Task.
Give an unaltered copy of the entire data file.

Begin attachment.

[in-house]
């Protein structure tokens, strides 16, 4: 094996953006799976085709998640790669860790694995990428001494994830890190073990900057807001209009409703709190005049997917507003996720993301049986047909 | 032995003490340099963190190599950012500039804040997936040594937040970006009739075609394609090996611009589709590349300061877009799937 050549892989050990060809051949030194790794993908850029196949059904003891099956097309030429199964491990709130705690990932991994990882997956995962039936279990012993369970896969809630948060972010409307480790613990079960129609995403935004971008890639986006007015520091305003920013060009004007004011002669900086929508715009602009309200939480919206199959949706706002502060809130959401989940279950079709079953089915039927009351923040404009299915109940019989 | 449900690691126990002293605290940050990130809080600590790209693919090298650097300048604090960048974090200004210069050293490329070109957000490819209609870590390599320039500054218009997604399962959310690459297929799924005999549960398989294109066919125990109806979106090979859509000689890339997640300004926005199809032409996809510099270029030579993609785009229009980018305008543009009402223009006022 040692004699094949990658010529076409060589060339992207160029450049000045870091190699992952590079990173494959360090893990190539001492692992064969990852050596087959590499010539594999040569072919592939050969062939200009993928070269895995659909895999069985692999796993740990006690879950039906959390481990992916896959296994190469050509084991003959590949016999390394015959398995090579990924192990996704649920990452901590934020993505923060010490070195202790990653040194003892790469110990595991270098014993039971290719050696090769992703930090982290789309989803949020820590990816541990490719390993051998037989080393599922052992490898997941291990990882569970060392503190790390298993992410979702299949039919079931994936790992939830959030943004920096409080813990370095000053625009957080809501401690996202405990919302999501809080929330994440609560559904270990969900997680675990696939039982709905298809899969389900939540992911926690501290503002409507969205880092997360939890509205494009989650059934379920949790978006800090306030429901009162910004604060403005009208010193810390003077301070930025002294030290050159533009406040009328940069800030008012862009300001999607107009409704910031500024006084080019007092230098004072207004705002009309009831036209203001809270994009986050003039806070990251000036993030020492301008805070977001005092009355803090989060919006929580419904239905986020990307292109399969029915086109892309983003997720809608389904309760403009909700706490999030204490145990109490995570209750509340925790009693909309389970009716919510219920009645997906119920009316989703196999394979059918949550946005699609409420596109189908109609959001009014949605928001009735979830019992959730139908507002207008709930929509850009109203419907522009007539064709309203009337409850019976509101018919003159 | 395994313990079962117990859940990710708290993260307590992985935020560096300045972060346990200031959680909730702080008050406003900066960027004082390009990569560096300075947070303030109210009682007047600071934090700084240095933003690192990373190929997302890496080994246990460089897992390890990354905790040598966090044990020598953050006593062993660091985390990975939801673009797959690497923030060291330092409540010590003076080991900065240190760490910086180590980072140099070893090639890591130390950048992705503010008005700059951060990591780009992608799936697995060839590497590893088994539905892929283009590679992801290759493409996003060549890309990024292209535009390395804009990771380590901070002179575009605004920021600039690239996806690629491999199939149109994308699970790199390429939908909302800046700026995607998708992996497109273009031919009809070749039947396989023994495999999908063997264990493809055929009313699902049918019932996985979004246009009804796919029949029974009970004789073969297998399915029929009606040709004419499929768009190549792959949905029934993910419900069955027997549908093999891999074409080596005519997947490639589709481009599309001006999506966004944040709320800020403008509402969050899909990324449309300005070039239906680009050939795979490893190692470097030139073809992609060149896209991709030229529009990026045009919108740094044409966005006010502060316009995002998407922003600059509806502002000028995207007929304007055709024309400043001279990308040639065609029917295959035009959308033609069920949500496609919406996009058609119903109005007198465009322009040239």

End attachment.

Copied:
[in-house]
């Protein structure tokens, strides 16, 4: 094996953006799976085709998640790669860790694995990428001494994830890190073990900057807001209009409703709190005049997917507003996720993301049986047909 | 032995003490340099963190190599950012500039804040997936040594937040970006009739075609394609090996611009589709590349300061877009799937 050549892989050990060809051949030194790794993908850029196949059904003891099956097309030429199964491990709130705690990932991994990882997956995962039936279990012993369970896969809630948060972010409307480790613990079960129609995403935004971008890639986006007015520091305003920013060009004007004011002669900086929508715009602009309200939480919206199959949706706002502060809130959401989940279950079709079953089915039927009351923040404009299915109940019989 | 449900690691126990002293605290940050990130809080600590790209693919090298650097300048604090960048974090200004210069050293490329070109957000490819209609870590390599320039500054218009997604399962959310690459297929799924005999549960398989294109066919125990109806979106090979859509000689890339997640300004926005199809032409996809510099270029030579993609785009229009980018305008543009009402223009006022 040692004699094949990658010529076409060589060339992207160029450049000045870091190699992952590079990173494959360090893990190539001492692992064969990852050596087959590499010539594999040569072919592939050969062939200009993928070269895995659909895999069985692999796993740990006690879950039906959390481990992916896959296994190469050509084991003959590949016999390394015959398995090579990924192990996704649920990452901590934020993505923060010490070195202790990653040194003892790469110990595991270098014993039971290719050696090769992703930090982290789309989803949020820590990816541990490719390993051998037989080393599922052992490898997941291990990882569970060392503190790390298993992410979702299949039919079931994936790992939830959030943004920096409080813990370095000053625009957080809501401690996202405990919302999501809080929330994440609560559904270990969900997680675990696939039982709905298809899969389900939540992911926690501290503002409507969205880092997360939890509205494009989650059934379920949790978006800090306030429901009162910004604060403005009208010193810390003077301070930025002294030290050159533009406040009328940069800030008012862009300001999607107009409704910031500024006084080019007092230098004072207004705002009309009831036209203001809270994009986050003039806070990251000036993030020492301008805070977001005092009355803090989060919006929580419904239905986020990307292109399969029915086109892309983003997720809608389904309760403009909700706490999030204490145990109490995570209750509340925790009693909309389970009716919510219920009645997906119920009316989703196999394979059918949550946005699609409420596109189908109609959001009014949605928001009735979830019992959730139908507002207008709930929509850009109203419907522009007539064709309203009337409850019976509101018919003159 | 395994313990079962117990859940990710708290993260307590992985935020560096300045972060346990200031959680909730702080008050406003900066960027004082390009990569560096300075947070303030109210009682007047600071934090700084240095933003690192990373190929997302890496080994246990460089897992390890990354905790040598966090044990020598953050006593062993660091985390990975939801673009797959690497923030060291330092409540010590003076080991900065240190760490910086180590980072140099070893090639890591130390950048992705503010008005700059951060990591780009992608799936697995060839590497590893088994539905892929283009590679992801290759493409996003060549890309990024292209535009390395804009990771380590901070002179575009605004920021600039690239996806690629491999199939149109994308699970790199390429939908909302800046700026995607998708992996497109273009031919009809070749039947396989023994495999999908063997264990493809055929009313699902049918019932996985979004246009009804796919029949029974009970004789073969297998399915029929009606040709004419499929768009190549792959949905029934993910419900069955027997549908093999891999074409080596005519997947490639589709481009599309001006999506966004944040709320800020403008509402969050899909990324449309300005070039239906680009050939795979490893190692470097030139073809992609060149896209991709030229529009990026045009919108740094044409966005006010502060316009995002998407922003600059509806502002000028995207007929304007055709024309400043001279990308040639065609029917295959035009959308033609069920949500496609919406996009058609119903109005007198465009322009040239």